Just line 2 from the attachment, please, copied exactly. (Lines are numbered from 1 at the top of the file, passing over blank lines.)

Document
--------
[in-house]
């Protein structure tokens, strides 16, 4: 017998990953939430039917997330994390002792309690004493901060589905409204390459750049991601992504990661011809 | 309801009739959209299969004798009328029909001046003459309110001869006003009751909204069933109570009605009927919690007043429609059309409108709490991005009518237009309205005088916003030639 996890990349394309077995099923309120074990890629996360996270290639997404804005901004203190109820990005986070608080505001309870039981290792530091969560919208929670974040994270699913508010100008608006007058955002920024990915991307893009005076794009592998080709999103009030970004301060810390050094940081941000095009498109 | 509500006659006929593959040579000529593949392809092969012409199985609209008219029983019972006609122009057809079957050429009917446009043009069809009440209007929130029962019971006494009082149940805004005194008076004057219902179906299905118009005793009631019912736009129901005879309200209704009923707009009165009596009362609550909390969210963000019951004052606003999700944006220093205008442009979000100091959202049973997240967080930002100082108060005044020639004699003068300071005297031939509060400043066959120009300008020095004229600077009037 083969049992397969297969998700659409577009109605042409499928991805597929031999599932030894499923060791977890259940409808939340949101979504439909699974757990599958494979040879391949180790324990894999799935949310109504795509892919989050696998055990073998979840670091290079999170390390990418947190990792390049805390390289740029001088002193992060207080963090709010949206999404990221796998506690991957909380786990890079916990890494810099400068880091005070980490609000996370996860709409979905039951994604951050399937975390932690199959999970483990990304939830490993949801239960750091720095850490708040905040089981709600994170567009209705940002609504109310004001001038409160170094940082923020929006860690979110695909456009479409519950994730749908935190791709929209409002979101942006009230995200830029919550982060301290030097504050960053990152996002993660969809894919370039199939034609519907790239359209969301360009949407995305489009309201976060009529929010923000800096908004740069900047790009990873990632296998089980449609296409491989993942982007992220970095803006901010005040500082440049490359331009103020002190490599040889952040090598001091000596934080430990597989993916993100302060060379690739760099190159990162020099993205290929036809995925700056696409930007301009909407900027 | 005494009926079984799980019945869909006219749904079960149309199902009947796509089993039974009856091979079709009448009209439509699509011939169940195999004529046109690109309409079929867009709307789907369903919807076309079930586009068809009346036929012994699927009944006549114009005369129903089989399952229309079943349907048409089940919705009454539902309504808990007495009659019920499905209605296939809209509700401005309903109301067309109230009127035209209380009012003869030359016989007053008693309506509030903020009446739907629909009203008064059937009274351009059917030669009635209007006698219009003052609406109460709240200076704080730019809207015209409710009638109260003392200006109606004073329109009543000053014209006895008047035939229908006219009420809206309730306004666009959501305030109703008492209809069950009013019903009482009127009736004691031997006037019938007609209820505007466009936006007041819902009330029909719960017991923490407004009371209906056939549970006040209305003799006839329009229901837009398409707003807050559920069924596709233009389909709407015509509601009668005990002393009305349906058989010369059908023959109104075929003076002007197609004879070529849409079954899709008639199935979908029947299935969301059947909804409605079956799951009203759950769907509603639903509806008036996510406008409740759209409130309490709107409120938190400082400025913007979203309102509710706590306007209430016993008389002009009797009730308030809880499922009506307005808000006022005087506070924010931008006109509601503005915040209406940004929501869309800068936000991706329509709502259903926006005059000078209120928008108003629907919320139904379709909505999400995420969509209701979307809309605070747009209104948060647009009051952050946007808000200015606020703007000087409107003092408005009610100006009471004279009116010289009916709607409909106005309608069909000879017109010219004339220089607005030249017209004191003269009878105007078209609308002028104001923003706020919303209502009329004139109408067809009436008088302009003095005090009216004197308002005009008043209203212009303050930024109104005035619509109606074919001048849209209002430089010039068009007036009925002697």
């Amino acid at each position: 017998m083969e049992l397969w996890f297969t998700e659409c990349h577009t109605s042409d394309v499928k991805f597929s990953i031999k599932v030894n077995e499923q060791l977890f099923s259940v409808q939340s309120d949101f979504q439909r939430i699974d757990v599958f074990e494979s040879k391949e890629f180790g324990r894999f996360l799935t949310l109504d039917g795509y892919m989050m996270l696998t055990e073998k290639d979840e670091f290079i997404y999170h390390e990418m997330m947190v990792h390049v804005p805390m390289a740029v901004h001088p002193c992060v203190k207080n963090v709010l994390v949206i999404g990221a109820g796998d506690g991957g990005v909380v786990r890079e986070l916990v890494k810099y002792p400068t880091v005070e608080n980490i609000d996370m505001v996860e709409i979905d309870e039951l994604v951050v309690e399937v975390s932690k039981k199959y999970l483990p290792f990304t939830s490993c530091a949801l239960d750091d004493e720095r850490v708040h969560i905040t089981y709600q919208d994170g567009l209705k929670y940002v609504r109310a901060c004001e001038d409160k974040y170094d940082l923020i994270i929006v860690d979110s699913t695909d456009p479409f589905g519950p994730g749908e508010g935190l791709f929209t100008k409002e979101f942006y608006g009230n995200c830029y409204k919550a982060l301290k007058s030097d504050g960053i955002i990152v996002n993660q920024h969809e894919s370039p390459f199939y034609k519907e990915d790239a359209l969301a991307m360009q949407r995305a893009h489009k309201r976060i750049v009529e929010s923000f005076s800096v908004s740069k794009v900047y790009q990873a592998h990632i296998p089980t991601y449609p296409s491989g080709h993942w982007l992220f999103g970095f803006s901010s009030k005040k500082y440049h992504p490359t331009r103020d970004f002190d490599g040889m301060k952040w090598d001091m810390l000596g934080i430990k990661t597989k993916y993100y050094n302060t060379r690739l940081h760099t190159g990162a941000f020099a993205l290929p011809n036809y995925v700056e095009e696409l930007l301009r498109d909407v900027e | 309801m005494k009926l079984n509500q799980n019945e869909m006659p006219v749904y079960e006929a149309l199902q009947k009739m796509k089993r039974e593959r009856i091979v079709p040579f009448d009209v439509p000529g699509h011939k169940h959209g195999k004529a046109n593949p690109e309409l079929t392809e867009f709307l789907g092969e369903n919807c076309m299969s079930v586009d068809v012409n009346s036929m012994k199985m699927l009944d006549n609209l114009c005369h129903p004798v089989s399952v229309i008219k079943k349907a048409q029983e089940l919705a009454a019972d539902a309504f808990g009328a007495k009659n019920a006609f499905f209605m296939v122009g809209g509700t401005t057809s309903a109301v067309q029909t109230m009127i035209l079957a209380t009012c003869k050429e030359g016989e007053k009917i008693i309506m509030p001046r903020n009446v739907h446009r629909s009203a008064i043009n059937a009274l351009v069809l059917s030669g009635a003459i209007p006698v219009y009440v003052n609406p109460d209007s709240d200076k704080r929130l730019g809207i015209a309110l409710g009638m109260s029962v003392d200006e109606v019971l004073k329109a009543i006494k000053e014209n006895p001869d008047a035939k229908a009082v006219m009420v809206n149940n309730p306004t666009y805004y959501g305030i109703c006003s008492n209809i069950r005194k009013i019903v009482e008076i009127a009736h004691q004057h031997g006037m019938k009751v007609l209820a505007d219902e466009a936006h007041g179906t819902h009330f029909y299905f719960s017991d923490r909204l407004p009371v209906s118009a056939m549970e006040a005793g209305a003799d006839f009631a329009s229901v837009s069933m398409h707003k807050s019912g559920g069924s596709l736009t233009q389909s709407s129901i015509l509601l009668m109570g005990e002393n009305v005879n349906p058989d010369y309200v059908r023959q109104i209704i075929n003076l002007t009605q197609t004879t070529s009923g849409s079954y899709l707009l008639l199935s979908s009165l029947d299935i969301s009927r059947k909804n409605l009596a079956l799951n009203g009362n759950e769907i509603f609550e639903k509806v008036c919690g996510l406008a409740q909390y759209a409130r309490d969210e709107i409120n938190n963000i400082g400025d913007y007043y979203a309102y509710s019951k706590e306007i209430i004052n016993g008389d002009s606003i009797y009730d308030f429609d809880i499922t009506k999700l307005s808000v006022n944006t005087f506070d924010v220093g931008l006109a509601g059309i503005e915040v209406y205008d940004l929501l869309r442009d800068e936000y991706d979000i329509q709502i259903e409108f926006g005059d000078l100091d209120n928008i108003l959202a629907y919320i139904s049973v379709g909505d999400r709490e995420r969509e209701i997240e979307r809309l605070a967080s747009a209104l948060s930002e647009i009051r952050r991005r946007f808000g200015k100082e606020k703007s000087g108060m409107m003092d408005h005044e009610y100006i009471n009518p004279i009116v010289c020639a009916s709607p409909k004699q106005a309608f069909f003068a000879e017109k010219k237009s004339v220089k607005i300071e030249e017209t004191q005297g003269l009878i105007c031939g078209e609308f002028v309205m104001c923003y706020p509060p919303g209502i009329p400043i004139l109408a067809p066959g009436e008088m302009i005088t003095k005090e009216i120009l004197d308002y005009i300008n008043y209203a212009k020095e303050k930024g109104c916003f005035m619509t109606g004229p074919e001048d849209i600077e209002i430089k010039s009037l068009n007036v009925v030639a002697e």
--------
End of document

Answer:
């Protein structure tokens, strides 16, 4: 017998990953939430039917997330994390002792309690004493901060589905409204390459750049991601992504990661011809 | 309801009739959209299969004798009328029909001046003459309110001869006003009751909204069933109570009605009927919690007043429609059309409108709490991005009518237009309205005088916003030639 996890990349394309077995099923309120074990890629996360996270290639997404804005901004203190109820990005986070608080505001309870039981290792530091969560919208929670974040994270699913508010100008608006007058955002920024990915991307893009005076794009592998080709999103009030970004301060810390050094940081941000095009498109 | 509500006659006929593959040579000529593949392809092969012409199985609209008219029983019972006609122009057809079957050429009917446009043009069809009440209007929130029962019971006494009082149940805004005194008076004057219902179906299905118009005793009631019912736009129901005879309200209704009923707009009165009596009362609550909390969210963000019951004052606003999700944006220093205008442009979000100091959202049973997240967080930002100082108060005044020639004699003068300071005297031939509060400043066959120009300008020095004229600077009037 083969049992397969297969998700659409577009109605042409499928991805597929031999599932030894499923060791977890259940409808939340949101979504439909699974757990599958494979040879391949180790324990894999799935949310109504795509892919989050696998055990073998979840670091290079999170390390990418947190990792390049805390390289740029001088002193992060207080963090709010949206999404990221796998506690991957909380786990890079916990890494810099400068880091005070980490609000996370996860709409979905039951994604951050399937975390932690199959999970483990990304939830490993949801239960750091720095850490708040905040089981709600994170567009209705940002609504109310004001001038409160170094940082923020929006860690979110695909456009479409519950994730749908935190791709929209409002979101942006009230995200830029919550982060301290030097504050960053990152996002993660969809894919370039199939034609519907790239359209969301360009949407995305489009309201976060009529929010923000800096908004740069900047790009990873990632296998089980449609296409491989993942982007992220970095803006901010005040500082440049490359331009103020002190490599040889952040090598001091000596934080430990597989993916993100302060060379690739760099190159990162020099993205290929036809995925700056696409930007301009909407900027 | 005494009926079984799980019945869909006219749904079960149309199902009947796509089993039974009856091979079709009448009209439509699509011939169940195999004529046109690109309409079929867009709307789907369903919807076309079930586009068809009346036929012994699927009944006549114009005369129903089989399952229309079943349907048409089940919705009454539902309504808990007495009659019920499905209605296939809209509700401005309903109301067309109230009127035209209380009012003869030359016989007053008693309506509030903020009446739907629909009203008064059937009274351009059917030669009635209007006698219009003052609406109460709240200076704080730019809207015209409710009638109260003392200006109606004073329109009543000053014209006895008047035939229908006219009420809206309730306004666009959501305030109703008492209809069950009013019903009482009127009736004691031997006037019938007609209820505007466009936006007041819902009330029909719960017991923490407004009371209906056939549970006040209305003799006839329009229901837009398409707003807050559920069924596709233009389909709407015509509601009668005990002393009305349906058989010369059908023959109104075929003076002007197609004879070529849409079954899709008639199935979908029947299935969301059947909804409605079956799951009203759950769907509603639903509806008036996510406008409740759209409130309490709107409120938190400082400025913007979203309102509710706590306007209430016993008389002009009797009730308030809880499922009506307005808000006022005087506070924010931008006109509601503005915040209406940004929501869309800068936000991706329509709502259903926006005059000078209120928008108003629907919320139904379709909505999400995420969509209701979307809309605070747009209104948060647009009051952050946007808000200015606020703007000087409107003092408005009610100006009471004279009116010289009916709607409909106005309608069909000879017109010219004339220089607005030249017209004191003269009878105007078209609308002028104001923003706020919303209502009329004139109408067809009436008088302009003095005090009216004197308002005009008043209203212009303050930024109104005035619509109606074919001048849209209002430089010039068009007036009925002697």